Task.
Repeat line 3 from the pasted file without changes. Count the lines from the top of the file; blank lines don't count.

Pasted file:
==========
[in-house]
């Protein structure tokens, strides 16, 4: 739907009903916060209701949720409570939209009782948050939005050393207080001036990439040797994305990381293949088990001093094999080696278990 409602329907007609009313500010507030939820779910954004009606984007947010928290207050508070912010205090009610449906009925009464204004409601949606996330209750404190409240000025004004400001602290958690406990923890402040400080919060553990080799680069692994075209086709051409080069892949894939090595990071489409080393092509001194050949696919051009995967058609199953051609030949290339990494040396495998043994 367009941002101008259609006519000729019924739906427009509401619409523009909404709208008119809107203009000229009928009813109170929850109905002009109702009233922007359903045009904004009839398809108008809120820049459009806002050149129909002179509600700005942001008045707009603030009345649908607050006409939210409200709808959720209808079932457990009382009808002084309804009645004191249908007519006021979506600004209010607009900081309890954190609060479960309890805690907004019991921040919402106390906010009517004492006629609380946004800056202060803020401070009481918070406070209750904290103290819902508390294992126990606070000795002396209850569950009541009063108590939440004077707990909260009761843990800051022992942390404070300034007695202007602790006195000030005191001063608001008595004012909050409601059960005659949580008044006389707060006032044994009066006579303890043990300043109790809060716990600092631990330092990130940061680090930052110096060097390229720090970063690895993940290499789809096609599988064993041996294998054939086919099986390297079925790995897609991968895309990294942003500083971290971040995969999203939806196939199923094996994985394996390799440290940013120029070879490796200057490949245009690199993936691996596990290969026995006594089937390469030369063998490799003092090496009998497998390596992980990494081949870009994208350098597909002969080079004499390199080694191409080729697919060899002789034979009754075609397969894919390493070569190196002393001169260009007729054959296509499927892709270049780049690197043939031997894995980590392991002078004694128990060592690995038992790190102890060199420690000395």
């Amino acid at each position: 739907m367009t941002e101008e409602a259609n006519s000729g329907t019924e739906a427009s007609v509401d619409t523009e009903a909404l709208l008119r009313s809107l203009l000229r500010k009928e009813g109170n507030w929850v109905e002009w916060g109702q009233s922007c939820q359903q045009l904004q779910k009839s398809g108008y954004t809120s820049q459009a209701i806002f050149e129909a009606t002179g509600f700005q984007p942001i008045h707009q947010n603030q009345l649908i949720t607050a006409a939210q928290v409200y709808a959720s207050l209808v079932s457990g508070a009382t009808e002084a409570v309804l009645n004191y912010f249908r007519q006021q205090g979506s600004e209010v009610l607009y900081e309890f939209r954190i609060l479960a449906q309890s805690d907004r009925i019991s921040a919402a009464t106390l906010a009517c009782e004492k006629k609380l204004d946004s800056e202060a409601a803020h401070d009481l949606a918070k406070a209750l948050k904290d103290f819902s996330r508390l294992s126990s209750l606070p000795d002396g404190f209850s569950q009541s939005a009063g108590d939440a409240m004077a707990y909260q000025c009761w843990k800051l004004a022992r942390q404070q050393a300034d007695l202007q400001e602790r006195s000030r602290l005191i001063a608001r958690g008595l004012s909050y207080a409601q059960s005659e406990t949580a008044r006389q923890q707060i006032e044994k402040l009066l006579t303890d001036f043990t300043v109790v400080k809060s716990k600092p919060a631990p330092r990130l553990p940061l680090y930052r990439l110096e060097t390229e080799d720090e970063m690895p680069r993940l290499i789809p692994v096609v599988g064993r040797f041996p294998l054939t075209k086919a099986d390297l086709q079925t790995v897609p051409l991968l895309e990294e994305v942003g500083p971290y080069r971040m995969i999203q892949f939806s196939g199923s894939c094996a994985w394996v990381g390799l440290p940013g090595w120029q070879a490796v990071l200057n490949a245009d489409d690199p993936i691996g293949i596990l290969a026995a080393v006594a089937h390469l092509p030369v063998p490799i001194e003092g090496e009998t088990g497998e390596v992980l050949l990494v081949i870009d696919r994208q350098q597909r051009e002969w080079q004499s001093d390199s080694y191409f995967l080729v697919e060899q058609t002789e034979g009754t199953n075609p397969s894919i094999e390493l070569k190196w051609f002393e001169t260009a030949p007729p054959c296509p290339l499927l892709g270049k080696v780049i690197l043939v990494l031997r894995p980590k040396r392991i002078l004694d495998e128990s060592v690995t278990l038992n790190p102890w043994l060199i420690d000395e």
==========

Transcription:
């Amino acid at each position: 739907m367009t941002e101008e409602a259609n006519s000729g329907t019924e739906a427009s007609v509401d619409t523009e009903a909404l709208l008119r009313s809107l203009l000229r500010k009928e009813g109170n507030w929850v109905e002009w916060g109702q009233s922007c939820q359903q045009l904004q779910k009839s398809g108008y954004t809120s820049q459009a209701i806002f050149e129909a009606t002179g509600f700005q984007p942001i008045h707009q947010n603030q009345l649908i949720t607050a006409a939210q928290v409200y709808a959720s207050l209808v079932s457990g508070a009382t009808e002084a409570v309804l009645n004191y912010f249908r007519q006021q205090g979506s600004e209010v009610l607009y900081e309890f939209r954190i609060l479960a449906q309890s805690d907004r009925i019991s921040a919402a009464t106390l906010a009517c009782e004492k006629k609380l204004d946004s800056e202060a409601a803020h401070d009481l949606a918070k406070a209750l948050k904290d103290f819902s996330r508390l294992s126990s209750l606070p000795d002396g404190f209850s569950q009541s939005a009063g108590d939440a409240m004077a707990y909260q000025c009761w843990k800051l004004a022992r942390q404070q050393a300034d007695l202007q400001e602790r006195s000030r602290l005191i001063a608001r958690g008595l004012s909050y207080a409601q059960s005659e406990t949580a008044r006389q923890q707060i006032e044994k402040l009066l006579t303890d001036f043990t300043v109790v400080k809060s716990k600092p919060a631990p330092r990130l553990p940061l680090y930052r990439l110096e060097t390229e080799d720090e970063m690895p680069r993940l290499i789809p692994v096609v599988g064993r040797f041996p294998l054939t075209k086919a099986d390297l086709q079925t790995v897609p051409l991968l895309e990294e994305v942003g500083p971290y080069r971040m995969i999203q892949f939806s196939g199923s894939c094996a994985w394996v990381g390799l440290p940013g090595w120029q070879a490796v990071l200057n490949a245009d489409d690199p993936i691996g293949i596990l290969a026995a080393v006594a089937h390469l092509p030369v063998p490799i001194e003092g090496e009998t088990g497998e390596v992980l050949l990494v081949i870009d696919r994208q350098q597909r051009e002969w080079q004499s001093d390199s080694y191409f995967l080729v697919e060899q058609t002789e034979g009754t199953n075609p397969s894919i094999e390493l070569k190196w051609f002393e001169t260009a030949p007729p054959c296509p290339l499927l892709g270049k080696v780049i690197l043939v990494l031997r894995p980590k040396r392991i002078l004694d495998e128990s060592v690995t278990l038992n790190p102890w043994l060199i420690d000395e």